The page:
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Nomura has recently introduced a new indicator which they will be updating on a quarterly basis.  It covers macro risks to the Chinese economy.  They call it the China Stress Index.  Recent readings show increasing strains in the Chinese economy largely due to pressures from their housing market (via Nomura):

“The CSI indicates that risks in China‟s macro economy have been on a broad uptrend, and more noticeably since the global financial crisis. In Q2 2011, the CSI rose to its highest level since it was first compiled, but in Q3 it eased slightly, mainly because of a decline in the flow of new shadow banking funding (Figure 3). One limitation of the CSI is that it does not give a probability of a hard economic landing. To do so would require a reference variable measuring past episodes of hard economic landings in China, the obvious one being real GDP. Yet in the past 20 years China’s GDP growth has not fallen below 5% and before then the causes of hard landings in GDP were influenced heavily by social and political unrest.”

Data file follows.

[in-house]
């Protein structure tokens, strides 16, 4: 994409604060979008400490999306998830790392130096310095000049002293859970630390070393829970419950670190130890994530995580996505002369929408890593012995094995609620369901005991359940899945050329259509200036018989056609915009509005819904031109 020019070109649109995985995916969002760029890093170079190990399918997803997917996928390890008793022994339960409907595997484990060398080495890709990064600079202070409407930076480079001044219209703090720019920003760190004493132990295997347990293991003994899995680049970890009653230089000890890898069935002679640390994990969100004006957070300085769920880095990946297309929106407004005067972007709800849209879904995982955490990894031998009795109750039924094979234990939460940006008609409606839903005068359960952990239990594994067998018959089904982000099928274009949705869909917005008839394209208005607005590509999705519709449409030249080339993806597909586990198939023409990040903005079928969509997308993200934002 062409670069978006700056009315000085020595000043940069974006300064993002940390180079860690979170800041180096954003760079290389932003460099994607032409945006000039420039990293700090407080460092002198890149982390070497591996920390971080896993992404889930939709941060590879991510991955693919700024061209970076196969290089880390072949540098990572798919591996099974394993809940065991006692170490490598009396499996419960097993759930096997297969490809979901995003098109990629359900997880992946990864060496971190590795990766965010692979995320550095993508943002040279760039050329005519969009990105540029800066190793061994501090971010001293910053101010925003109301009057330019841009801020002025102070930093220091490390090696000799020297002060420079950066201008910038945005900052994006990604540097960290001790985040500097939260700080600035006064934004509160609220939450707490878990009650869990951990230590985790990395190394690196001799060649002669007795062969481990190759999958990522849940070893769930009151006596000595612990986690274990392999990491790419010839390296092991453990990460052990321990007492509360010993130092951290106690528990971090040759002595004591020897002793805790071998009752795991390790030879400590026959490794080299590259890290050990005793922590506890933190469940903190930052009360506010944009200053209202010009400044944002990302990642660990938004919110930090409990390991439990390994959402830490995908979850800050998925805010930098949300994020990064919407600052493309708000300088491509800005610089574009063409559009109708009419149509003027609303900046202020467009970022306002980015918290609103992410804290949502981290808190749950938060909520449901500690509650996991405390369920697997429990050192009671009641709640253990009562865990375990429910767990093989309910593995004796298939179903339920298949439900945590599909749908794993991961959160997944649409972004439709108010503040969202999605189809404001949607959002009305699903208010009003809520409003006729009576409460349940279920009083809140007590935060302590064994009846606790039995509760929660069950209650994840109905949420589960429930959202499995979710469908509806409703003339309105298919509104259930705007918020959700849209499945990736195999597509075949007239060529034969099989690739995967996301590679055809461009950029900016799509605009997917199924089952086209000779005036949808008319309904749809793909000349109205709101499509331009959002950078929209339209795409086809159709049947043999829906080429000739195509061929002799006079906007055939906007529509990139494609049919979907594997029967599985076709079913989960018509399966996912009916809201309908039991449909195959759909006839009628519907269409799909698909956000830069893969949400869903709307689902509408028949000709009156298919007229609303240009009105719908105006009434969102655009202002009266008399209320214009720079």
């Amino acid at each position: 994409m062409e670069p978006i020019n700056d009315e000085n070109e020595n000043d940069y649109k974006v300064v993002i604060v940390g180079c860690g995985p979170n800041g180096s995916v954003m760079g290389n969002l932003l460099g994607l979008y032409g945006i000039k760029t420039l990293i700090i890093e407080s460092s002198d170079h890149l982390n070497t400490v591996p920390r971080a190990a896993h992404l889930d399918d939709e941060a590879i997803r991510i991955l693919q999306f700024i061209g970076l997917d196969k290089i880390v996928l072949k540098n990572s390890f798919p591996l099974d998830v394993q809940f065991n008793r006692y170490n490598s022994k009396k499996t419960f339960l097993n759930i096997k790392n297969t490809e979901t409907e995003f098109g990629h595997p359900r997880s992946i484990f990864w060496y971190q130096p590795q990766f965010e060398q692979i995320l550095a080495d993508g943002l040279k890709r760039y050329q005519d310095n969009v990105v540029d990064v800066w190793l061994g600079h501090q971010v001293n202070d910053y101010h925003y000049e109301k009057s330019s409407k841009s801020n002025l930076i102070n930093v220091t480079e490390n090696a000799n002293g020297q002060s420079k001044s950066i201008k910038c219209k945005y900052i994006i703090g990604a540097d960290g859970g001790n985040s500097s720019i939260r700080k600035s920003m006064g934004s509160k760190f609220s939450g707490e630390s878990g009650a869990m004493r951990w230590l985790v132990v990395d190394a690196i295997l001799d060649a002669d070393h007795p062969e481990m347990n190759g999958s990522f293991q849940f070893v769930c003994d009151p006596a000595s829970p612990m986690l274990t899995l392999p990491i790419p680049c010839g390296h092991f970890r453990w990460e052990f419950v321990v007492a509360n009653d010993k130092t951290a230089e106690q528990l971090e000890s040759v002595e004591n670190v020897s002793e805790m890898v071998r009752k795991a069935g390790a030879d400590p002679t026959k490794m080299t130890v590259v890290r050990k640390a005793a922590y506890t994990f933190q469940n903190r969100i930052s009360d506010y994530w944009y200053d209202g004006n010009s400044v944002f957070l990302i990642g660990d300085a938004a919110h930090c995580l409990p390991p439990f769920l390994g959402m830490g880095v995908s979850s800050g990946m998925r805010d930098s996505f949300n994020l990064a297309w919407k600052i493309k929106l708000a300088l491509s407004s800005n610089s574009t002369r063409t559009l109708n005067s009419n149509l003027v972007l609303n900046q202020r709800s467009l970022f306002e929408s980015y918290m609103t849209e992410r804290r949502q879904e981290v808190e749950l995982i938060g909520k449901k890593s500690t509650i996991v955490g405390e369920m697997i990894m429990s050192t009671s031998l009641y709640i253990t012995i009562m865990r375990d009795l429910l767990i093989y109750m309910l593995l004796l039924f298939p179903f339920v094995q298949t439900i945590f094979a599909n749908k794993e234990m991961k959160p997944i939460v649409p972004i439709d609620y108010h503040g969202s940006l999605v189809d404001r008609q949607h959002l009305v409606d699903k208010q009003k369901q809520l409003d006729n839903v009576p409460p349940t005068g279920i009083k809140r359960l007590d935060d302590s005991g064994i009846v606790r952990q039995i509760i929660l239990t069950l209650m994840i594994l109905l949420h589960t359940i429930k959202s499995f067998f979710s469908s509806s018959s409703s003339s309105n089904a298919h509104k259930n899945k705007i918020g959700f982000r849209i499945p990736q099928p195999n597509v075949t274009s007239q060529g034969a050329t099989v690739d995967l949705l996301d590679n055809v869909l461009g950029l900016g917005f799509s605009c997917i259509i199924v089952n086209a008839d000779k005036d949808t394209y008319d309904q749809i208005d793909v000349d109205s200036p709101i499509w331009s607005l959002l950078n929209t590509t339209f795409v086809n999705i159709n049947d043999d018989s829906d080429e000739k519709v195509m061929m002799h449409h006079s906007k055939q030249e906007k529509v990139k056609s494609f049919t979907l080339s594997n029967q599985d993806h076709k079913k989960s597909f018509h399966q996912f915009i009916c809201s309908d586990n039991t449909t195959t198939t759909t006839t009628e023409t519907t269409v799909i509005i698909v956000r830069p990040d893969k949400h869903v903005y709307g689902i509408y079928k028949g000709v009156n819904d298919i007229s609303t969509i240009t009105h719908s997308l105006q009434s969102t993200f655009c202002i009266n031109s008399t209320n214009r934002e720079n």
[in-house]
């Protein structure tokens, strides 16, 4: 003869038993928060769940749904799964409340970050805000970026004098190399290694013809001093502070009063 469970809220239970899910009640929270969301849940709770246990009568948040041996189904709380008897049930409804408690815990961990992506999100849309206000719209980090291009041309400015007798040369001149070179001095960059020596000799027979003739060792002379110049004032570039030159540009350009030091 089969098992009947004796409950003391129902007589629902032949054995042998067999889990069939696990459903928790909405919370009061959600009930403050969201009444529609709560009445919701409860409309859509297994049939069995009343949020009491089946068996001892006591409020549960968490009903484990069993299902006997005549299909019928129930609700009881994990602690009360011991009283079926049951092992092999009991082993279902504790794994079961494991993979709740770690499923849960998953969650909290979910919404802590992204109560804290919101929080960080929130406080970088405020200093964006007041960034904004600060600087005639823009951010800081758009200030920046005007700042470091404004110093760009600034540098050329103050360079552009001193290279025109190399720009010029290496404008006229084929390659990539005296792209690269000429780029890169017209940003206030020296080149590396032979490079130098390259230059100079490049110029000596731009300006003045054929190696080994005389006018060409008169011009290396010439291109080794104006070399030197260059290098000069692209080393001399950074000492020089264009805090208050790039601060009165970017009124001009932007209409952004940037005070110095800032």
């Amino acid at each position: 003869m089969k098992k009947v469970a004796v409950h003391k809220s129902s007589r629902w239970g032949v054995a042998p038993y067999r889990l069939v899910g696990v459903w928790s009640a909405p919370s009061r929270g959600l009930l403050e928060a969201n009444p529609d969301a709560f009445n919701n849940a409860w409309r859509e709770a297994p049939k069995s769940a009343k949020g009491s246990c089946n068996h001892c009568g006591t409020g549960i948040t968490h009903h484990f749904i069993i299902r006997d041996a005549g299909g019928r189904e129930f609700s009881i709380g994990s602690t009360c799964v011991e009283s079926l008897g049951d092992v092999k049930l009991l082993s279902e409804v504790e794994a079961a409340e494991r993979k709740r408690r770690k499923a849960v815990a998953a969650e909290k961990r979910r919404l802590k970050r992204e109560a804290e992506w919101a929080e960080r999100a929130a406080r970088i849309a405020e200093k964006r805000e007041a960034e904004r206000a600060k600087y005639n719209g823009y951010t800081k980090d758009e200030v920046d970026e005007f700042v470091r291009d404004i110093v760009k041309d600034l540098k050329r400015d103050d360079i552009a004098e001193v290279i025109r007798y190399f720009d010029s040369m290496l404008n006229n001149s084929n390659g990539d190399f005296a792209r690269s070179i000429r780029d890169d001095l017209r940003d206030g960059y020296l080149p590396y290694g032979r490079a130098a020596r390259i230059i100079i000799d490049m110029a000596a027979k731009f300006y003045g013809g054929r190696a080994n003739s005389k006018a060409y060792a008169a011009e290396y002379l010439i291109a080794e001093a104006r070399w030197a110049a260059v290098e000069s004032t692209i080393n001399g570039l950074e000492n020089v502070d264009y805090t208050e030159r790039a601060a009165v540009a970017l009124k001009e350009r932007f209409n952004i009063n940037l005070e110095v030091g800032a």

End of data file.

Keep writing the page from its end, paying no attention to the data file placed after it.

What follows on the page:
“A closer look at the components reveals that rapid increases in residential housing starts relative to sales, residential property prices, gross capital formation, property loans and domestic credit have been the main recent drivers. We are under no illusions that the CSI has its limitations and needs to be treated with caution. The results of the CSI, which we will update on a quarterly basis, should always be open to interpretation, and used as a tool among many others for analysis of China macro risks.”

Source: Nomura

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